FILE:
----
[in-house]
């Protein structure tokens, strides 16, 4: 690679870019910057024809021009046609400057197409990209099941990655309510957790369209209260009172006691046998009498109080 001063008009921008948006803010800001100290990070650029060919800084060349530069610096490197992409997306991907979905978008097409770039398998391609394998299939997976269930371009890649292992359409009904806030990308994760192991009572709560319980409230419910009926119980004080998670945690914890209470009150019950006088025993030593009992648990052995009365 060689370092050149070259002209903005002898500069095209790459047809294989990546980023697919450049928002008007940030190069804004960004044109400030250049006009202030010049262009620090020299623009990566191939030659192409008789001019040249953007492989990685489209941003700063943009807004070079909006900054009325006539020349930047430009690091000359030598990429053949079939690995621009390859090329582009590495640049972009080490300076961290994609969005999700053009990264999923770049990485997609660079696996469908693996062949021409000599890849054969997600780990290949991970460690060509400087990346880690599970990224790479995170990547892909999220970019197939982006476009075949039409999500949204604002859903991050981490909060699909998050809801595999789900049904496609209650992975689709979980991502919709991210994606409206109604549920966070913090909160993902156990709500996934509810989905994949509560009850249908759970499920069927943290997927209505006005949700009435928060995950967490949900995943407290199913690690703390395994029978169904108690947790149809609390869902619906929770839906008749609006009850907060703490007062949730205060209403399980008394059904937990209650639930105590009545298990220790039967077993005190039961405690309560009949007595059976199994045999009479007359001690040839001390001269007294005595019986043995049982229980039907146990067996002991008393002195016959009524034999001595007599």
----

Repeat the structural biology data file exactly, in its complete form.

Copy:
[in-house]
């Protein structure tokens, strides 16, 4: 690679870019910057024809021009046609400057197409990209099941990655309510957790369209209260009172006691046998009498109080 001063008009921008948006803010800001100290990070650029060919800084060349530069610096490197992409997306991907979905978008097409770039398998391609394998299939997976269930371009890649292992359409009904806030990308994760192991009572709560319980409230419910009926119980004080998670945690914890209470009150019950006088025993030593009992648990052995009365 060689370092050149070259002209903005002898500069095209790459047809294989990546980023697919450049928002008007940030190069804004960004044109400030250049006009202030010049262009620090020299623009990566191939030659192409008789001019040249953007492989990685489209941003700063943009807004070079909006900054009325006539020349930047430009690091000359030598990429053949079939690995621009390859090329582009590495640049972009080490300076961290994609969005999700053009990264999923770049990485997609660079696996469908693996062949021409000599890849054969997600780990290949991970460690060509400087990346880690599970990224790479995170990547892909999220970019197939982006476009075949039409999500949204604002859903991050981490909060699909998050809801595999789900049904496609209650992975689709979980991502919709991210994606409206109604549920966070913090909160993902156990709500996934509810989905994949509560009850249908759970499920069927943290997927209505006005949700009435928060995950967490949900995943407290199913690690703390395994029978169904108690947790149809609390869902619906929770839906008749609006009850907060703490007062949730205060209403399980008394059904937990209650639930105590009545298990220790039967077993005190039961405690309560009949007595059976199994045999009479007359001690040839001390001269007294005595019986043995049982229980039907146990067996002991008393002195016959009524034999001595007599």